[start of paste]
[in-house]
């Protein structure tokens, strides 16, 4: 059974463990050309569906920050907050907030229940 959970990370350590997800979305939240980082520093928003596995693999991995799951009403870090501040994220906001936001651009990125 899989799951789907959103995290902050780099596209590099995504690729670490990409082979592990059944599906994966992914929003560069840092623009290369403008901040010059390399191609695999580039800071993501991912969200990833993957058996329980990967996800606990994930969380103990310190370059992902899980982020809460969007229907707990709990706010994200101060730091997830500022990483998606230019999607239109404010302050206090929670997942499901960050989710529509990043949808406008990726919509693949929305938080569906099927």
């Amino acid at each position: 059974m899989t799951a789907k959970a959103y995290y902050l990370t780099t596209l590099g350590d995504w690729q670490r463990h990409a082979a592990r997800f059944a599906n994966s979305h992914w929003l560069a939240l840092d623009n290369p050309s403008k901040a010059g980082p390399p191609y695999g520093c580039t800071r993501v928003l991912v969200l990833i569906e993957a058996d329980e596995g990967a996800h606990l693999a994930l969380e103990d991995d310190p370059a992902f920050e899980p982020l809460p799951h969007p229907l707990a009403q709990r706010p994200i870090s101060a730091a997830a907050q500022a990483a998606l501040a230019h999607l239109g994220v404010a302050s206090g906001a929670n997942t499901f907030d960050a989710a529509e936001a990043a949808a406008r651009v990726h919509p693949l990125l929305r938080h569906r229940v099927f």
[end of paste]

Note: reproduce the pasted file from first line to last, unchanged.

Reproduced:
[in-house]
């Protein structure tokens, strides 16, 4: 059974463990050309569906920050907050907030229940 959970990370350590997800979305939240980082520093928003596995693999991995799951009403870090501040994220906001936001651009990125 899989799951789907959103995290902050780099596209590099995504690729670490990409082979592990059944599906994966992914929003560069840092623009290369403008901040010059390399191609695999580039800071993501991912969200990833993957058996329980990967996800606990994930969380103990310190370059992902899980982020809460969007229907707990709990706010994200101060730091997830500022990483998606230019999607239109404010302050206090929670997942499901960050989710529509990043949808406008990726919509693949929305938080569906099927």
């Amino acid at each position: 059974m899989t799951a789907k959970a959103y995290y902050l990370t780099t596209l590099g350590d995504w690729q670490r463990h990409a082979a592990r997800f059944a599906n994966s979305h992914w929003l560069a939240l840092d623009n290369p050309s403008k901040a010059g980082p390399p191609y695999g520093c580039t800071r993501v928003l991912v969200l990833i569906e993957a058996d329980e596995g990967a996800h606990l693999a994930l969380e103990d991995d310190p370059a992902f920050e899980p982020l809460p799951h969007p229907l707990a009403q709990r706010p994200i870090s101060a730091a997830a907050q500022a990483a998606l501040a230019h999607l239109g994220v404010a302050s206090g906001a929670n997942t499901f907030d960050a989710a529509e936001a990043a949808a406008r651009v990726h919509p693949l990125l929305r938080h569906r229940v099927f």